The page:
One of the best parts of the Marvel Cinematic Universe is its ingenuity.
Previous incarnations of superhero movies were very one note. The superhero arrives. He battles the villain, he angsts, he gets the girl, he lets the girl go, he angsts, he leaves. One of the things the MCU did was vary from origin stories (Spider-Man and Captain Marvel) to redemptive stories (Iron Man and Thor) and even to combining the two and adding additional tropes (Black Panther and Ant-Man).
Ant-Man celebrated its 5 year anniversary on July 17, marking half a decade since the redemptive comedic antics of Scott Lang, Hope Van Dyne, Cassie Lang, and more.
Nothing in the MCU is done accidentally, and while people might have been curious and initially dismissive (Ant-Man? A guy who shrinks is getting a movie?), Peyton Reed’s tale of a corporate thief turned superhero means a lot to a number of people. Here are a few things that Ant-Man, and to an extent Ant-Man and The Wasp, brought to the MCU that make them important additions to the franchise and a reason to celebrate today:
It Introduced The Notion of Legacy Characters
Everything comes to an end, and this notion might have been missed by people but the biggest contribution that Ant-Man brought to the MCU was the notion of legacy heroes – the idea that these characters can still influence the world at large. This is done to a lesser extend with Captain America – but Steve Rogers is arguably a modern hero. Peggy Carter, while her actions still influence the wider world of SHIELD doesn’t have her niece take over her mantle as she did in the comics.
Eventually Steve Rogers passes his role as Captain America on to Sam Wilson – who will be taking up the mantle in Falcon and the Winter Soldier, but Ant-Man really defined the idea that these heroes can still influence the world of the movies directly. (Peggy should have been in more movies, essentially). Hank Pym is actively involved in Hope Van Dyne and Scott Lang’s careers and Janet Van Dyne’s tenure as the Wasp, and what she learned from her time spent traveling dimensions shape what Scott and Hope do.
The simple fact is that actors get old, want to move on to other roles, and want to live their life. Marvel Comics solved this by passing on the heroes mantles to various other characters. Falcon does take Steve’s mantle as Captain America, and Kate Bishop who is rumored to make her first appearance in Disney+ Hawkeye, both take over for the heroes – moving their predecessors into mentor roles.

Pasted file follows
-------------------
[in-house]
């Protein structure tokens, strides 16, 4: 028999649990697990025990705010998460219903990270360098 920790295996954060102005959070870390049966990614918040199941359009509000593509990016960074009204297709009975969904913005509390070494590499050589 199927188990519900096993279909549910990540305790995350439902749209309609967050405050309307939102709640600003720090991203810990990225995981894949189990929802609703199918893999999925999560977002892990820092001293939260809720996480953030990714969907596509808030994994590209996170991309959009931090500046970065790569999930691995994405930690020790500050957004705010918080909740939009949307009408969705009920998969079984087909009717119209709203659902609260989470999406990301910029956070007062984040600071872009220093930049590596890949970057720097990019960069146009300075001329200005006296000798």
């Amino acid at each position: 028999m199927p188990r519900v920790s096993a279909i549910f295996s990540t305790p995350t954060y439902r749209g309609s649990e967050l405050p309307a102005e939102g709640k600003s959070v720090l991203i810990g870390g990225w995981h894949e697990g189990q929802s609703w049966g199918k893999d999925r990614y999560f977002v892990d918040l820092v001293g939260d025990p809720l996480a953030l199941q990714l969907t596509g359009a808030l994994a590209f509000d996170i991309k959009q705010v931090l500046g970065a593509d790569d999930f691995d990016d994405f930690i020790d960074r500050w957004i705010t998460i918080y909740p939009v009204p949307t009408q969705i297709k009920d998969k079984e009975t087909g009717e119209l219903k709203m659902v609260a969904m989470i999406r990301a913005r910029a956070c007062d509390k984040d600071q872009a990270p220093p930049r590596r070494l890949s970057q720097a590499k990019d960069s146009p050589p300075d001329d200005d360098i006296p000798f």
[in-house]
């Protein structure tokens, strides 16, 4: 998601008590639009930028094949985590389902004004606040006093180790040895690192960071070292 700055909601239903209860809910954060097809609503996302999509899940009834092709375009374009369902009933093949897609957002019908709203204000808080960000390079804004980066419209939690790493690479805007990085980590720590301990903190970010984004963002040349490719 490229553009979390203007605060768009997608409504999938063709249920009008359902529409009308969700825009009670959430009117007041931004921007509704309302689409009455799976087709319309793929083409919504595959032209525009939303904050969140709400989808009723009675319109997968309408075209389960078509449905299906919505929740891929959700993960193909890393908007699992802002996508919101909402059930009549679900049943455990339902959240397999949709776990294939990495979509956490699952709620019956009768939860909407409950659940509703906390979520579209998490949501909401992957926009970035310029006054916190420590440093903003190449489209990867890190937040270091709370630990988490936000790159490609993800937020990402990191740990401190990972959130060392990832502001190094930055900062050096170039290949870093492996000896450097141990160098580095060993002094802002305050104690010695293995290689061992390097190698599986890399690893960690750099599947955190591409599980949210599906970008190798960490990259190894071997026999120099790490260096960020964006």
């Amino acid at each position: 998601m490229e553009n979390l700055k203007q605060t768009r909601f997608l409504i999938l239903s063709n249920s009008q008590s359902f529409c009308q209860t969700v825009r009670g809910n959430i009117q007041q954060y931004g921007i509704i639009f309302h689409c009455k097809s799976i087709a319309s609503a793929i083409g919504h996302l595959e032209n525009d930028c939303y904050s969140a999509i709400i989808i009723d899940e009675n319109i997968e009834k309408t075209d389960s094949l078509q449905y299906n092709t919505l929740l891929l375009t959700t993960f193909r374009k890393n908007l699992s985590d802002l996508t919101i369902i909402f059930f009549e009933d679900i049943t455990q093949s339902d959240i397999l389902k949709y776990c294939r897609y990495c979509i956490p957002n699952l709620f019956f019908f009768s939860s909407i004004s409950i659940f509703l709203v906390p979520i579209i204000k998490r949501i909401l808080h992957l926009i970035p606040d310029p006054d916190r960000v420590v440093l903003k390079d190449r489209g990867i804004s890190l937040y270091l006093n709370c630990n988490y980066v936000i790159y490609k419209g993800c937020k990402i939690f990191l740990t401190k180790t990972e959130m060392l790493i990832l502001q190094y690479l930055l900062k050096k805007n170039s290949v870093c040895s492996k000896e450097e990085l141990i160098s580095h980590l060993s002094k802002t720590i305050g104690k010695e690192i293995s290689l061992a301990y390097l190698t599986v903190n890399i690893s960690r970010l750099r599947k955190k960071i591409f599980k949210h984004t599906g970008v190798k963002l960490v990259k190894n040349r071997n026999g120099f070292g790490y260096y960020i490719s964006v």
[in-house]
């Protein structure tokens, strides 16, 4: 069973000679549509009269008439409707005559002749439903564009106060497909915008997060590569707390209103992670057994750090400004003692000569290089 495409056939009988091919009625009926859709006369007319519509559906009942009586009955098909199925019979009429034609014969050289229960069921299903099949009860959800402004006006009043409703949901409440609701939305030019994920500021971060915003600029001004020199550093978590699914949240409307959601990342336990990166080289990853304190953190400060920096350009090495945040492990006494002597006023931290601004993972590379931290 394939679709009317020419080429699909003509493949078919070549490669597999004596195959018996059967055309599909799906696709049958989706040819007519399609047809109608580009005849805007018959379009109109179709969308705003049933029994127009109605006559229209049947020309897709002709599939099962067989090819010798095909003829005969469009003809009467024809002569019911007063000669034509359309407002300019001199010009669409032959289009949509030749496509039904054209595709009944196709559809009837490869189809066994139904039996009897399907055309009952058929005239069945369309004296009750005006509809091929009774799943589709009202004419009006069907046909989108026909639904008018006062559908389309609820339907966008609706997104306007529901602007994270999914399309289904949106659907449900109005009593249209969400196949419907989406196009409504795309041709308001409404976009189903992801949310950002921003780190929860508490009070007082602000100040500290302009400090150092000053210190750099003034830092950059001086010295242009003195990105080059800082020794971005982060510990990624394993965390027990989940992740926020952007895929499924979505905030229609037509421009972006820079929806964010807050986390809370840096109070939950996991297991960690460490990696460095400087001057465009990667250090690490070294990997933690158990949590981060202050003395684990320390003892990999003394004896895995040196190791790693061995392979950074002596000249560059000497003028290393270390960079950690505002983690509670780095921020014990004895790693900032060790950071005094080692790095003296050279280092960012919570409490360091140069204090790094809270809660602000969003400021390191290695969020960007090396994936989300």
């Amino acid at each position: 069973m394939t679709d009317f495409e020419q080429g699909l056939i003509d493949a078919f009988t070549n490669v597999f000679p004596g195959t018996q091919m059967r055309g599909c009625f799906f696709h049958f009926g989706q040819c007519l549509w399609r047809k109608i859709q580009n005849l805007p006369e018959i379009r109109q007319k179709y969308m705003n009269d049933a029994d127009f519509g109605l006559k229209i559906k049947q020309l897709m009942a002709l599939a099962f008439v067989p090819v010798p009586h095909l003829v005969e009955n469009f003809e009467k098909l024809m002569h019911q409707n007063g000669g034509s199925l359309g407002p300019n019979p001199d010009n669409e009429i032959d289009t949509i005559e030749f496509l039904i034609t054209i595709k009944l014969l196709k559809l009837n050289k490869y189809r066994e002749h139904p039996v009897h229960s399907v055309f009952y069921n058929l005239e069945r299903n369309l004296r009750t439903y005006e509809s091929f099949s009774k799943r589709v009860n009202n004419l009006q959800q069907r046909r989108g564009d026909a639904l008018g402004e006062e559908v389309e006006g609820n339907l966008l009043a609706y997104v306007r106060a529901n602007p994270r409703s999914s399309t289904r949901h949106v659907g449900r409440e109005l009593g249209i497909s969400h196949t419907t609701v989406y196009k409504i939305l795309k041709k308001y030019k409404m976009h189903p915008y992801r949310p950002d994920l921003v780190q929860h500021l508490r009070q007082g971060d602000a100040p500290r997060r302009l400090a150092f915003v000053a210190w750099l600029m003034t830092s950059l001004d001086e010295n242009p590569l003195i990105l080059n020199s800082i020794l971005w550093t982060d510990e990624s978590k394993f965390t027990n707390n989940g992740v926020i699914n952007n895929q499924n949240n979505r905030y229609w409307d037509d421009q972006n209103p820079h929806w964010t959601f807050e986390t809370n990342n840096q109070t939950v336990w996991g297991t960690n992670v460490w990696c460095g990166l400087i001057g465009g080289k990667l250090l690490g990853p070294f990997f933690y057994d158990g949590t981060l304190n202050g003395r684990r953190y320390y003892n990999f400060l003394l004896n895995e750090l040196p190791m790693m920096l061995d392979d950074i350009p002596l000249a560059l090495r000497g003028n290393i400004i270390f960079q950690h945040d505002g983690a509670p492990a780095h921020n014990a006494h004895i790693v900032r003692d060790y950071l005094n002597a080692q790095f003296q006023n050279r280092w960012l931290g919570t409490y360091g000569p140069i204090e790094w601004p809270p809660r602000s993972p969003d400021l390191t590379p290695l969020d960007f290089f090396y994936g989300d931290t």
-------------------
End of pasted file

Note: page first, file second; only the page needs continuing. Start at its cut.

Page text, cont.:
That’s the best part of passing on a legacy, the notion that the hero’s actions will be remembered. While Peggy basically shaped the modern superhero movement, Ant-Man actively introduced both the mentor and mentee superhero relationship – something coming into play in future movies – as well as the idea of moving on a legacy.
Ant-Man is Genuinely Funny
Every great Marvel movie has comedy. It has to. Breaking down the bare bones of the MCU, it’s a bunch of people are mutated to varying degrees and decide to cope with it by dressing in spandex and kicking and punching other mutated spandex wearing people. The notion of which MCU movie is the funniest can be debated, but Ant-Man at least comes off as a film designed to be a comedic heist movie.
That makes sense. Redemptive stories play better with a bit of a humorous edge and it’s hard to give a guy who can shrink and calls himself “ant-man” dramatic pathos. Reed and Co manage it, but it can’t carry a film like say Iron Man or Batman. Tony Stark snarks to protect profound emotional issues. Scott does so because humor is his coping mechanism and how could anyone take this seriously – especially as despite being the protagonist he’s essentially the funny guy to Hope Van Dyne’s straight man.
While this backfires a bit in Ant-Man and the Wasp (Scott is reduced to a bit of a third wheel) the guy provides a degree of levity that up until Thor: Ragnarok was lacking in the MCU. As the Marvel Universe enters phase 4 with Thor under Taika Waititi’s capable direction, it will be interesting to see where Ant-Man’s humor and Thor’s humor intersect.
Ant-Man Gave Us Luis
Let’s be honest. Representation in the MCU, especially Latinx representation, stinks. Luis could be a lot more than what he is – and should be given a hero name in his own right. The character has been a stand out thanks to Michael Pena making Luis hilariously funny. The character is Scott Lang’s best friend, head of X-Con Security, and basically a bad ass but it’s his storytelling skills that have left an impression on fans.
The character is so popular that he earned the unique distinction of being introduced into Marvel’s comics continuity, a rare action since the character was an original creation. We’re of the mind he should be given the opportunity to tell comics since his famous “You are not gonna believe what happened so Captain America was there right?” storytelling that has captivated audiences since his conception is hilarious.
As Ant-Man progresses however, it’s time to consider moving Luis out of the comic relief role. Put him in a role where he can demonstrate some serious chops and make him the center of his own story. He’s told so many other narratives, imagine how engaging it’d be to hear him tell his own.
Do you agree with why Ant-Man is a great movie? Why or why not? Would you like to see Luis get more love? Share your thoughts with us in the comments below!
Ant-Man is currently available on Disney+.